Countering Terror

Homeland Readiness

"It's not like it was on Sept. 10, 2001, anymore," said Reggie Bell of the Mississippi State Fire Academy. "We have to be aware of our surroundings and outward warning signs and they are there."

Bell was one of the instructors at Friday's First Responders Anti Terrorism Training in Meridian.

As part of the state's Homeland Security effort, emergency responders from 11 counties attended the session.

Throughout this year, similar seminars will be presented throughout the state. Organizers say bringing together firefighters, police officers and other emergency responders is very important.

"For example, law enforcement may not be the only ones that need to know about what to look for and how to look for it because an ambulance driver may arrive at the scene of an accident and say maybe this is not just a wreck," said Max Fenn of the U.S. Department of Justice.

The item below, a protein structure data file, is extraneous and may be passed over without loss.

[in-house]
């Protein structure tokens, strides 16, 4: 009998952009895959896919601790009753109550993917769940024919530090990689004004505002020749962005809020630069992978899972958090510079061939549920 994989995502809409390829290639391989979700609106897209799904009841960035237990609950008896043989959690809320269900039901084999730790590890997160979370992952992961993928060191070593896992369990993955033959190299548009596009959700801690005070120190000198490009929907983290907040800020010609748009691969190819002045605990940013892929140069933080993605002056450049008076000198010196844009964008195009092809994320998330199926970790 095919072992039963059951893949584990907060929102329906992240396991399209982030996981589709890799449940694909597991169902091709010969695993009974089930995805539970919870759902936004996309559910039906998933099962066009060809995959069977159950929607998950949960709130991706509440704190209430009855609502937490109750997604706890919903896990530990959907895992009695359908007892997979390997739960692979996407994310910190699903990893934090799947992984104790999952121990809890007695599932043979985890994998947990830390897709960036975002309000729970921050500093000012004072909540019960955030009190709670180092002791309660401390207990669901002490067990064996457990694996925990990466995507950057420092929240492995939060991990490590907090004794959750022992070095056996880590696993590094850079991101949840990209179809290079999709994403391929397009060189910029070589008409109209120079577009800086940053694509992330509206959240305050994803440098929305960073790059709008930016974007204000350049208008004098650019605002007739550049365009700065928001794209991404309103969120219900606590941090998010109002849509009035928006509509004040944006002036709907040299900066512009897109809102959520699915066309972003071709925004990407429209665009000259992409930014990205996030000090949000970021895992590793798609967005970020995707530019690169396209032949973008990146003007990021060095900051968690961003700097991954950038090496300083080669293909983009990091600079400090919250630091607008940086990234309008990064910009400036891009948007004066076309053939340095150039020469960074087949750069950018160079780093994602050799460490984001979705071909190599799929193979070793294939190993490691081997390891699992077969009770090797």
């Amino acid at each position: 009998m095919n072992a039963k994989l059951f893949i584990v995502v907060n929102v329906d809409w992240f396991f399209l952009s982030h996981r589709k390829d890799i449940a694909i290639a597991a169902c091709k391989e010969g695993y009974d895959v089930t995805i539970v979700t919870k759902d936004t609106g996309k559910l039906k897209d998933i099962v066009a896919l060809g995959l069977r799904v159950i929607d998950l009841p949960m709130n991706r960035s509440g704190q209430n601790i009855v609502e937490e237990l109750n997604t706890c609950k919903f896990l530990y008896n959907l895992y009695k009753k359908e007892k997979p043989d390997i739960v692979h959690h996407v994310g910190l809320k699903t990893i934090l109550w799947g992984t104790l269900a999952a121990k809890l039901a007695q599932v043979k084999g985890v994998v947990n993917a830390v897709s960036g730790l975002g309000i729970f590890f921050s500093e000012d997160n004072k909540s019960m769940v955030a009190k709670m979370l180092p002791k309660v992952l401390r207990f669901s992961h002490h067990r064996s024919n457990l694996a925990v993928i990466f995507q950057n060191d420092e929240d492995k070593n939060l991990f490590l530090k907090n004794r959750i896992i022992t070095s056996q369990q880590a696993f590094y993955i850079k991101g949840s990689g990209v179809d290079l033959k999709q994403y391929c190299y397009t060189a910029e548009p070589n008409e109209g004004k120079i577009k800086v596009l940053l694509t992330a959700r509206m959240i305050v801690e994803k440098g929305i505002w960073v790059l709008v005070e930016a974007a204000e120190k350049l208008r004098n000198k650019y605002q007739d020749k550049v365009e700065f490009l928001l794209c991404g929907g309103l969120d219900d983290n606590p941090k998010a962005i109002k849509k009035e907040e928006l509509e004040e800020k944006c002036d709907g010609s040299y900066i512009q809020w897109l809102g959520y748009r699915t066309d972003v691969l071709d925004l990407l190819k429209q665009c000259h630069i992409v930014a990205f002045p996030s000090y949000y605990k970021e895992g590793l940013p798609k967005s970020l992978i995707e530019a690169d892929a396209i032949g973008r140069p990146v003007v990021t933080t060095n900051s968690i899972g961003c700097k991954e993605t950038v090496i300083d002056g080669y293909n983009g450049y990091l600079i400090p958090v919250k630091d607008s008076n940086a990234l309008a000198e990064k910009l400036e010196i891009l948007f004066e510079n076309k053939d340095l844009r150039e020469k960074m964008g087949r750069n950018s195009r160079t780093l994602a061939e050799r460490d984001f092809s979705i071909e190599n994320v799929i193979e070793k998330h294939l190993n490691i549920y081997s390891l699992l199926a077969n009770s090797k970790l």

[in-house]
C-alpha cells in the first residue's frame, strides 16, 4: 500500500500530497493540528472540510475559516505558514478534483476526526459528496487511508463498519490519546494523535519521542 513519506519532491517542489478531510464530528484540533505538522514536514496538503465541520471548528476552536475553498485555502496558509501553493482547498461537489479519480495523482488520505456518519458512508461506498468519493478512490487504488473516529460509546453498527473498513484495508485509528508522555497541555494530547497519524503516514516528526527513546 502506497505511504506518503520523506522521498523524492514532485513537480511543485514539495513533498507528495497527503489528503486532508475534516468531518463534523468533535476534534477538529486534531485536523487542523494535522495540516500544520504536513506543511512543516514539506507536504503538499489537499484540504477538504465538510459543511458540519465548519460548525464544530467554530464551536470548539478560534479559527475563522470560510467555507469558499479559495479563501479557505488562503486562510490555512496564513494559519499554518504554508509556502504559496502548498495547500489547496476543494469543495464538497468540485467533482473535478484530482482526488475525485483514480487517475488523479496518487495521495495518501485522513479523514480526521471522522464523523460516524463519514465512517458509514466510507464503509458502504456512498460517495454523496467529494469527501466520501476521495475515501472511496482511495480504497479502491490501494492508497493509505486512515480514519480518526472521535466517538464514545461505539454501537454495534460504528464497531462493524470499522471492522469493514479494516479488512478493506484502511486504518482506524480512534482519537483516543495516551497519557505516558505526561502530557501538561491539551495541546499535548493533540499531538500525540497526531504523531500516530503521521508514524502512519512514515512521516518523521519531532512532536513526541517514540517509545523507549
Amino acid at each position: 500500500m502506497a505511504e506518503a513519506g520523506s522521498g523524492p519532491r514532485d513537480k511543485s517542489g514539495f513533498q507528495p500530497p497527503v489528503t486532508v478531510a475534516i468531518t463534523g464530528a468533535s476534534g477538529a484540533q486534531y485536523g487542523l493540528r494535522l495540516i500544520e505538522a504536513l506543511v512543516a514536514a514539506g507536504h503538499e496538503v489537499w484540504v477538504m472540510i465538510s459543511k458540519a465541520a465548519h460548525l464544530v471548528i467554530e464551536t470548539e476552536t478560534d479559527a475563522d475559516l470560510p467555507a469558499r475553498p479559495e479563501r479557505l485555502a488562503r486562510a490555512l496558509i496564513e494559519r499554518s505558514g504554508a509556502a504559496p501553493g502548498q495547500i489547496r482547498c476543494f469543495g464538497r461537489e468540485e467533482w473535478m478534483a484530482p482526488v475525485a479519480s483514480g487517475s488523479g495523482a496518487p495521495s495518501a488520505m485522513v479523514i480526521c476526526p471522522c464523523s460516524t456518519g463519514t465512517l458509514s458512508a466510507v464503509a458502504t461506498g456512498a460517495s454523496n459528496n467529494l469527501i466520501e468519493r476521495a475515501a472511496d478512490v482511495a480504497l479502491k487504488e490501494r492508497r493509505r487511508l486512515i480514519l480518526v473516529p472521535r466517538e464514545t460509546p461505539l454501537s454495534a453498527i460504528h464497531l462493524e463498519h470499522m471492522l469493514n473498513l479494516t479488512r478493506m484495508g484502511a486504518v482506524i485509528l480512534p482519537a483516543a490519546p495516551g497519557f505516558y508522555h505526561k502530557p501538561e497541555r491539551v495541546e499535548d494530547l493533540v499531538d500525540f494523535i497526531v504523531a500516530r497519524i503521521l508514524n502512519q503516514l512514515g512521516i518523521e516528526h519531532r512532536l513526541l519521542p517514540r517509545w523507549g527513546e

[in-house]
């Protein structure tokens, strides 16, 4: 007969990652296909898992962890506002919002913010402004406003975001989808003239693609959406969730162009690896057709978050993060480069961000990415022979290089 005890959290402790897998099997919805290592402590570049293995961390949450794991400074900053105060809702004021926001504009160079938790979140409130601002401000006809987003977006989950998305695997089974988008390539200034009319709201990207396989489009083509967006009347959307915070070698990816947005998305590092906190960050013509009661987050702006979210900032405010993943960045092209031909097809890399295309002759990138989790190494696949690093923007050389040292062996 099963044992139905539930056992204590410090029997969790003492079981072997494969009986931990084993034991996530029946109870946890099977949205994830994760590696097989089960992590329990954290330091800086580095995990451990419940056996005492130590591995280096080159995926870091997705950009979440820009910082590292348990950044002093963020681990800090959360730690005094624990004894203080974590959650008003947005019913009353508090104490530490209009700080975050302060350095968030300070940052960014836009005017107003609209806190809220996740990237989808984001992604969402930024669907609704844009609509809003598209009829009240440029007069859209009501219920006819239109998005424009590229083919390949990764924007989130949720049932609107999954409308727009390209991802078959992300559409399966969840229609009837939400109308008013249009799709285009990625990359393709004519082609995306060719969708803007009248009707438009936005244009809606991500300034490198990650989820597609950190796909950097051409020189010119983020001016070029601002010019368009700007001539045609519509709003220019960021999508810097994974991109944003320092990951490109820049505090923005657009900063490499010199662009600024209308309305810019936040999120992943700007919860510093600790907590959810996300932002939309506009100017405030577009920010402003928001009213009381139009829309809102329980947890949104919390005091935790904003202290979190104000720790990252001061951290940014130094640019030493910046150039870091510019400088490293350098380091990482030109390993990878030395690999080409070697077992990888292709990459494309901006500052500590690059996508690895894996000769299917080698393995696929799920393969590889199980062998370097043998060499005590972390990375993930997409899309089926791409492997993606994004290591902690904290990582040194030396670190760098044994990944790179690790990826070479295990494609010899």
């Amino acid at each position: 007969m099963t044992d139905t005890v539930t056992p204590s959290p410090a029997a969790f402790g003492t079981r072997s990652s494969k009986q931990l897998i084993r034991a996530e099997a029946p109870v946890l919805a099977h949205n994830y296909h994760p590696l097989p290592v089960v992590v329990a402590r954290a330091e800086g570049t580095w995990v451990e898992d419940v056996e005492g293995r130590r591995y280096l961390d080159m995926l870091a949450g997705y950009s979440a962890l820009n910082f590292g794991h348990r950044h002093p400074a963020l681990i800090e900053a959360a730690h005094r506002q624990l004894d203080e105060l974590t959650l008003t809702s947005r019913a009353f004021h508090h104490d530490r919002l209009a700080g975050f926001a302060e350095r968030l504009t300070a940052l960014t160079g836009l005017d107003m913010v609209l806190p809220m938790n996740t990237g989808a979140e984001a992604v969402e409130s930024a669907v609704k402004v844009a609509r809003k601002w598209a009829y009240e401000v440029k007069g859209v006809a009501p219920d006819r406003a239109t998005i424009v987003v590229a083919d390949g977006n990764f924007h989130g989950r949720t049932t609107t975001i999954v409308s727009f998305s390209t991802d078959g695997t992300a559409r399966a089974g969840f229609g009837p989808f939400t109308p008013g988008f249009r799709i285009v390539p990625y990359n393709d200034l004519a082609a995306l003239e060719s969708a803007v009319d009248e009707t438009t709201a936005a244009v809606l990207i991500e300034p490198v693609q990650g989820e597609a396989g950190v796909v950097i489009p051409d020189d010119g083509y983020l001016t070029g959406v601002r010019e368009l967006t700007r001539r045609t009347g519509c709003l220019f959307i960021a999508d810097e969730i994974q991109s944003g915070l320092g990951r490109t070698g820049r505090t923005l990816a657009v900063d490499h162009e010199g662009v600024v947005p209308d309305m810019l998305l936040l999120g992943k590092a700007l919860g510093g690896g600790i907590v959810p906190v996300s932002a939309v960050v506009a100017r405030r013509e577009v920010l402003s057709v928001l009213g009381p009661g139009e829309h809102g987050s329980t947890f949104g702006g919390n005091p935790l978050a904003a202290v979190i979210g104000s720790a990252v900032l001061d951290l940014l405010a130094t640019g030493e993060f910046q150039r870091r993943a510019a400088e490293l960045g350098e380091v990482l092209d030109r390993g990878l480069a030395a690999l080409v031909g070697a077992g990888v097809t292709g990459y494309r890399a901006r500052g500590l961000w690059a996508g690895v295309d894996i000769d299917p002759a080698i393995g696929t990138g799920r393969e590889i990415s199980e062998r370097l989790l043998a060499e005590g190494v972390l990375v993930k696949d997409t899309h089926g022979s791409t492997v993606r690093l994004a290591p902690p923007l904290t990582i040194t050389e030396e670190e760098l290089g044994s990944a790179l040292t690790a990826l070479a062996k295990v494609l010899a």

The focus of the seminar war "prevention."

"You go to the federal building in Oklahoma City, there were outward warning signs that Timothy McVeigh had and I think we have to change our mindset," said Bell. "We have to respond differently now."

Although not thought to be a likely target, officials say Mississippi is ready in case of an attack. However, they say you can never have enough eyes and ears.

Citizens are advised if you notice something strange which you think could be linked to an act of terrorism, you are asked to FIRST call local authorities. The FBI has also set up a special hotline to handle such calls. That number is 948-5000.